Onepax Business Consulting


Let’s stop and think about the title of the article.  Perhaps I should have chosen “Does your SQL server send alerts” but I wanted to make a big point here: IF YOU ARE RUNNING MICROSOFT SQL SERVER YOU ARE HOSTING A BACK END TO YOUR APPLICATION AND IF YOU ARE RUNNING SYTELINE YOU ARE RUNNING A MISSION CRITICAL APPLICATION.   Who in the world would want their application to have a back end that is silent and doesn’t tell you when there are issues???

When you run an enterprise ERP application that potentially supports hundreds or thousands of concurrent users both internal to the company and external to customers and vendors the last thing you want to deal with is recovering from a failure after the fact when your users are in a panic that they cannot enter an order into the system or perform another tasks that keeps the company in business.   When a consultant is done setting everything up and puts the keys to the kingdom in the hands of the on-site IT delegate, they need to be equipped with as much knowledge as possible to keep everything running smoothly and that involves not only a maintenance plan to keep everything tidy but also an alert system set up so that SQL can tell you when there is a problem rather than simply putting the error in the SQL Server log file repository.  The basic ingredients to activating the alert system is as follows:

Open SSMS and connect to the database engine. Expand object explorer until you find Management /Database Mail and right click to set up

Configure Database Mail

Configure Database Mail

SQL will alert you that you are about to set up a new profile.   The wizard will guide you through the entire process and you will of course need to know the IP or Hostname of the mail server including the authentication method needed.


Lastly, it will ask whether you want it to be your default profile and whether or not it is public or private.  I would make it your default profile and choose public as my profile type.


Lastly, I would increase the retry attempts to 5 and change the maximum size to 10MB


After setting up database mail, go ahead and right click on database mail once more and test it.  Make sure to send one to both an internal address and an external one to ensure that mail is authorized to travel outside of the network


At this point, you have hopefully received test emails that arrived on your smartphone and your desktop/laptop/tablet.   Now its time to activate the alert system.  To do this, you scroll to the bottom of SSMS, and right click on the agent and go to properties


Activate the alert system by checking the box and ensuring database mail is the preferred choice


Now it’s time to define who gets the alerts.  In Microsoft SQL, a recipient is known as an “operator”.   The operator can be a user or a distribution group depending on whether or not you want the alert to go to multiple people.  You can also define more than one operator and separate out the alerts however most of the Infor Syteline customers tend to have only a small group of people that would be dedicated to keeping the server up so it’s not unreasonable for only one operator to be defined in a SMB.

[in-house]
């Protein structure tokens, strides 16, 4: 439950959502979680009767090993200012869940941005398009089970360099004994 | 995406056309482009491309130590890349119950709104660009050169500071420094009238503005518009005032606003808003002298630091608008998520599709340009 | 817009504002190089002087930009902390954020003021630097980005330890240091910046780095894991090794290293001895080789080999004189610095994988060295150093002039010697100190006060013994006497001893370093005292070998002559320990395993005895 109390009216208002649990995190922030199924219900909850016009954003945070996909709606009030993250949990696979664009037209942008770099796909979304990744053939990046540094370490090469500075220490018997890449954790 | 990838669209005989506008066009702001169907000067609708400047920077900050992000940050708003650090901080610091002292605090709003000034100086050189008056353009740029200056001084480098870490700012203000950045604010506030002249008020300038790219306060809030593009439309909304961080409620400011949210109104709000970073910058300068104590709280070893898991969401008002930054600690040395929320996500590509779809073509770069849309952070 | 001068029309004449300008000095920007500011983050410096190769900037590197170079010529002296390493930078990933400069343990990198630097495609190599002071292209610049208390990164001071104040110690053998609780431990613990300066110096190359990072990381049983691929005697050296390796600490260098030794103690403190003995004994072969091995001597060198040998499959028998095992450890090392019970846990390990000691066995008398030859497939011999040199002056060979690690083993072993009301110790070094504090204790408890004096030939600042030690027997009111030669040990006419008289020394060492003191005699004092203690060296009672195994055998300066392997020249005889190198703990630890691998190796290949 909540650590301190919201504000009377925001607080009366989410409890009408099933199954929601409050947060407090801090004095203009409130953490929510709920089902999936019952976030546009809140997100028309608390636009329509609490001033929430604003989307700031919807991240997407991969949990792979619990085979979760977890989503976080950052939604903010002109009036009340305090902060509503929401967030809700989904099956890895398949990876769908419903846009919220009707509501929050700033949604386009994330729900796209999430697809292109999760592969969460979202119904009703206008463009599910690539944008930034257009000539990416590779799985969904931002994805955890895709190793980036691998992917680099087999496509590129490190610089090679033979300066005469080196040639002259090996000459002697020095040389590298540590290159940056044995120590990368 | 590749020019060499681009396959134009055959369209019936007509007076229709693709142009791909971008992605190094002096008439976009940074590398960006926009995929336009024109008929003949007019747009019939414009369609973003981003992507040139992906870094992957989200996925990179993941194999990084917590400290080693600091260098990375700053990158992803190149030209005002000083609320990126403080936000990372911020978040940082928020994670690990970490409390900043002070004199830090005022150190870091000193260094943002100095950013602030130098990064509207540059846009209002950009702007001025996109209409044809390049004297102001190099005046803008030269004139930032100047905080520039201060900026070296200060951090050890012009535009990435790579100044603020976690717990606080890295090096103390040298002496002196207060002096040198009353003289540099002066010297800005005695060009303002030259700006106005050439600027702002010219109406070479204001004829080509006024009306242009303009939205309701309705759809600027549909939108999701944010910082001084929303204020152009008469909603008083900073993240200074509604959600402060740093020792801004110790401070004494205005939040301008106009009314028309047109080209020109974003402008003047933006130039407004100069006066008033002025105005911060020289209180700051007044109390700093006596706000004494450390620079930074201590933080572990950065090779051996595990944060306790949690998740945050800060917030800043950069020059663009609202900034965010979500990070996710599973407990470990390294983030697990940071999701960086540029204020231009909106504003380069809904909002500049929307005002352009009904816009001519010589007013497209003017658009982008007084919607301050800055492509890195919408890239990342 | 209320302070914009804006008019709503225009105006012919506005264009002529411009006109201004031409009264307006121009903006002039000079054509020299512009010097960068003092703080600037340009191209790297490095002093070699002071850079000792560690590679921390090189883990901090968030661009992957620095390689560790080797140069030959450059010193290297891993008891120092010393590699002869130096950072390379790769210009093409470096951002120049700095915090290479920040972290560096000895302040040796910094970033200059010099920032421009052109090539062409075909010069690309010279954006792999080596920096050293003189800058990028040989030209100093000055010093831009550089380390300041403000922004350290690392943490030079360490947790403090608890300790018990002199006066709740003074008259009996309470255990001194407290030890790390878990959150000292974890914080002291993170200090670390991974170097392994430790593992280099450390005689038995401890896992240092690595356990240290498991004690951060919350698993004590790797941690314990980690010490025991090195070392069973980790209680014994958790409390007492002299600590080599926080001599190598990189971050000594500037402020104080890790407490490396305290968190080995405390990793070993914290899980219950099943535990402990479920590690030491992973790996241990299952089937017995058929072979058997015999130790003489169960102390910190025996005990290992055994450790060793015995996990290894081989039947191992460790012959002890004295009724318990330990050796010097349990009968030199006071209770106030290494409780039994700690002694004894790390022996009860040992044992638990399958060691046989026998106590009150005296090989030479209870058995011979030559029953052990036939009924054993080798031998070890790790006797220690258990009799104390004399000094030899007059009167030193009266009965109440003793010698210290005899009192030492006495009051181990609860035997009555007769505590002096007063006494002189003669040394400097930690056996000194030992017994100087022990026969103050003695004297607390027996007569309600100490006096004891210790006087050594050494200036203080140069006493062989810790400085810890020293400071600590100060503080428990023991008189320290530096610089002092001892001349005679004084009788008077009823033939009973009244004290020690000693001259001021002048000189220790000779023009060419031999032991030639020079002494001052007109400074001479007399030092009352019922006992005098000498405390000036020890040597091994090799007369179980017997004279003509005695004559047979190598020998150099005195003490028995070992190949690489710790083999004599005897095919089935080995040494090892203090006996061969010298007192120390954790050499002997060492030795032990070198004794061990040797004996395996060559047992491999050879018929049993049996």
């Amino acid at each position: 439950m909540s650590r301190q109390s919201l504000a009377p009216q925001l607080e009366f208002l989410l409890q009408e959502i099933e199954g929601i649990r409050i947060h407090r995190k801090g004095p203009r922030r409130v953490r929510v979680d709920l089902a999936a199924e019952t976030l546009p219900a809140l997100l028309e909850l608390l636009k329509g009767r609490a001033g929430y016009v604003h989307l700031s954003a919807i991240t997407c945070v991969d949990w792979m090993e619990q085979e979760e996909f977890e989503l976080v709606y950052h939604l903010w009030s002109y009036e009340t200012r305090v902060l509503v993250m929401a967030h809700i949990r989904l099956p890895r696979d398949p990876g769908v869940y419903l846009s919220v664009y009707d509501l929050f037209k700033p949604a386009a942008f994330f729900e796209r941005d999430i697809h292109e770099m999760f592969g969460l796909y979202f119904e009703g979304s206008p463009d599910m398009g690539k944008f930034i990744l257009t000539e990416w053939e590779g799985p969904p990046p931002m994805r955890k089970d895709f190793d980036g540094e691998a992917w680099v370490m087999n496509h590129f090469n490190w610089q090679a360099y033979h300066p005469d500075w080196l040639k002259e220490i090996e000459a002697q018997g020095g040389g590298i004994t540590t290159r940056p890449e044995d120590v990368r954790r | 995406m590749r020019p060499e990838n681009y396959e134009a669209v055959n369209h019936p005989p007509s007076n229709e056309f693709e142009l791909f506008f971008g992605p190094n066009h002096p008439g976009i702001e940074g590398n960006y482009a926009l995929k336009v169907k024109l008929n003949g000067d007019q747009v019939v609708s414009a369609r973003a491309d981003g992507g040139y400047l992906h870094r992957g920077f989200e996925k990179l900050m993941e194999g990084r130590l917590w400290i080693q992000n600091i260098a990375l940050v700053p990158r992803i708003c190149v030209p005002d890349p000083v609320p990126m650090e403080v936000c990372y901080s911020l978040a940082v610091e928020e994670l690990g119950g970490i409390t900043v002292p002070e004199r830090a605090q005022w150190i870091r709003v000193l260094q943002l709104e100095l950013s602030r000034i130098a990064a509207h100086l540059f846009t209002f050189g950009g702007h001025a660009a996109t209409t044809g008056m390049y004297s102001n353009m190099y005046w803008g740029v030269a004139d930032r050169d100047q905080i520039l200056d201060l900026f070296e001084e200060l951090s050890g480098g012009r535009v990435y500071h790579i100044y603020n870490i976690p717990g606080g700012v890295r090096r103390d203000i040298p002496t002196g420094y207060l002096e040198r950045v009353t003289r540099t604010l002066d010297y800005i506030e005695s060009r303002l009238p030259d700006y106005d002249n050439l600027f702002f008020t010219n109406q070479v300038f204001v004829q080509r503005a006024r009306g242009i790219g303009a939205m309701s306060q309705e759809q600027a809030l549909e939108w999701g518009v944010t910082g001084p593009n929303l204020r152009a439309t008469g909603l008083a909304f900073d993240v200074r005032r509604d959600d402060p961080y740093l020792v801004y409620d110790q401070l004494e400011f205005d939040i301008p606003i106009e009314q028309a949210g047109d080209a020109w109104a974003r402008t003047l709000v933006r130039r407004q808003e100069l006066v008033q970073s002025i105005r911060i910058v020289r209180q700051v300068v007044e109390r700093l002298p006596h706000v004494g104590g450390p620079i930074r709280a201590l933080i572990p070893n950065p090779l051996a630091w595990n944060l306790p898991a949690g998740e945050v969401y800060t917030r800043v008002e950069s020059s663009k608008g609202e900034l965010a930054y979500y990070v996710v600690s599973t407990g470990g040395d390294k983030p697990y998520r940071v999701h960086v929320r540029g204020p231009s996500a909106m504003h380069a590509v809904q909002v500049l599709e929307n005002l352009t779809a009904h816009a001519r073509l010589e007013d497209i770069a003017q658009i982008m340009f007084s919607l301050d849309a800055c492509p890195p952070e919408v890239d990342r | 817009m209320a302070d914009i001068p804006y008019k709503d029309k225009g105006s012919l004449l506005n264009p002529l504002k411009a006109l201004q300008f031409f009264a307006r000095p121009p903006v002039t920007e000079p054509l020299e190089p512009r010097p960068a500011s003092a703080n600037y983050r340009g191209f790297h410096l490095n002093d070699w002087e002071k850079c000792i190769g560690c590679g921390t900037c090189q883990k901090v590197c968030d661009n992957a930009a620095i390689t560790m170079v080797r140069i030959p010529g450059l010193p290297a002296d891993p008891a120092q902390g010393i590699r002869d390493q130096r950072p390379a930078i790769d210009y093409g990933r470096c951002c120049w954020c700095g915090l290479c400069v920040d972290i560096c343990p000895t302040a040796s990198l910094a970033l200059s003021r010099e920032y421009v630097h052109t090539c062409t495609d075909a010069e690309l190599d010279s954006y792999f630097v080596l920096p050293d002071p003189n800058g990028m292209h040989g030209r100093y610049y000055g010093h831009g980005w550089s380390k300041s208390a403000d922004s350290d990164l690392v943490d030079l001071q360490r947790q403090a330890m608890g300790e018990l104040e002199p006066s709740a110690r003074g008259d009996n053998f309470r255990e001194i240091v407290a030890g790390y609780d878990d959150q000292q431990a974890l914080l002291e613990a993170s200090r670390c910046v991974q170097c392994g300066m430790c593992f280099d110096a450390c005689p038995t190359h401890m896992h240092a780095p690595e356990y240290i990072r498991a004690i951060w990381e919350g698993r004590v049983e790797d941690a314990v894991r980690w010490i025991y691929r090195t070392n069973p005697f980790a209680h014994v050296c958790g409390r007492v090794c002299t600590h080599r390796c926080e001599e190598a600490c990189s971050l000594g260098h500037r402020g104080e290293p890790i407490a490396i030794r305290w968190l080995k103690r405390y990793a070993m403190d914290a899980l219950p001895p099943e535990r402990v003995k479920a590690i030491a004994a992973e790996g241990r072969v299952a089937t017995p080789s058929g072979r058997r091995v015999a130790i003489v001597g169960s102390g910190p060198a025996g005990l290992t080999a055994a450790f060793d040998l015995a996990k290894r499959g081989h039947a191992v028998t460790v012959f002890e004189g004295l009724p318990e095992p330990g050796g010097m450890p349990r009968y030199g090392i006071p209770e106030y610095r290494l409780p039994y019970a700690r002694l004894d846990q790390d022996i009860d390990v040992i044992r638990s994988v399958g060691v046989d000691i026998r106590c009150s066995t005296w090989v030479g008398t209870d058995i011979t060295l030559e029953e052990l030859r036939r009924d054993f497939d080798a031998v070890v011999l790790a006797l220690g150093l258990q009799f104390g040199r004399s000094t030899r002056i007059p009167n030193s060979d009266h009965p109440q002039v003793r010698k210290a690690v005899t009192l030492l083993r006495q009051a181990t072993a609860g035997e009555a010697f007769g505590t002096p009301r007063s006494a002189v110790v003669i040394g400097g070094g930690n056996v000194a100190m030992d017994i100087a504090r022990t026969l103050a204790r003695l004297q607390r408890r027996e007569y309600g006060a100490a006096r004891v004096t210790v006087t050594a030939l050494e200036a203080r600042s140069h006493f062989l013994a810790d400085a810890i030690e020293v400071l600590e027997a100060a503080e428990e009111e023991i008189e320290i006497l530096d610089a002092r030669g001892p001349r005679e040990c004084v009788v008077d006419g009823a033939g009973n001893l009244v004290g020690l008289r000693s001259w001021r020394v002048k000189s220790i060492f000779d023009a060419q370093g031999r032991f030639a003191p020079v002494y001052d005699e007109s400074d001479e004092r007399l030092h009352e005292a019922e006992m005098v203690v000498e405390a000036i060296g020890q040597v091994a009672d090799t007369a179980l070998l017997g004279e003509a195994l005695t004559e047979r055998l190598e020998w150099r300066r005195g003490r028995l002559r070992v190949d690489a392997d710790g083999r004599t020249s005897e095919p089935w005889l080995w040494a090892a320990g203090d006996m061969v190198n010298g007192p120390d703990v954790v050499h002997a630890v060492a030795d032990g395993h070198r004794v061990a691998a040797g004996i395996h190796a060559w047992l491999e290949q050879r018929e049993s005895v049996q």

In the below example, instead of adding an individual, I chose to make it a group.  Name can be anything you want it to be and email address will either be a person’s email address or the email address of a distribution list


All options regarding pager settings and on duty settings are optional.  I don’t know many people that still have pagers but I imagine there are a few out there where this is applicable.     Repeat adding operators if needed and save when done

The last step is to define the alerts that are applicable.   There are some alerts that everyone should have set up no matter what while there are other alerts that are more custom to how you run your business or specific issues that you are plagued with such as deadlocks or user limits exceeded.  For now, keeping this in scope of critical alerts is a good starting place.

I have created a generic script that you can download here


Before running this script in SSMS you must do a mass replace with the word OPERATORNAME to whatever you named your operator or the script will partially fail.   If you forget or fail to read this message before execution, all this means is that you will need to go back to each alert and manually specify the operator or run just the part of code that is needed for setting up the operator.

This is just the beginning of what alerts there should be on your system.  With a little creativity, you can find creative ways for SQL to be your eyes for your Syteline system when you are not around.

  November 14, 2013      Comments (0)

Over the last couple of years, a new generation of viruses and spyware have emerged that prove to be the most dangerous we have ever seen. In the 90’s I remember reading news articles about disgruntled programmers who sought revenge by wiping data, formatting a drive, deleting a partition, or even played musical chairs with all the files on the system. Today, the idea behind all this rogue software released to users tends to be financially driven and the creative techniques used to infect a computer make “sneaky” an understatement.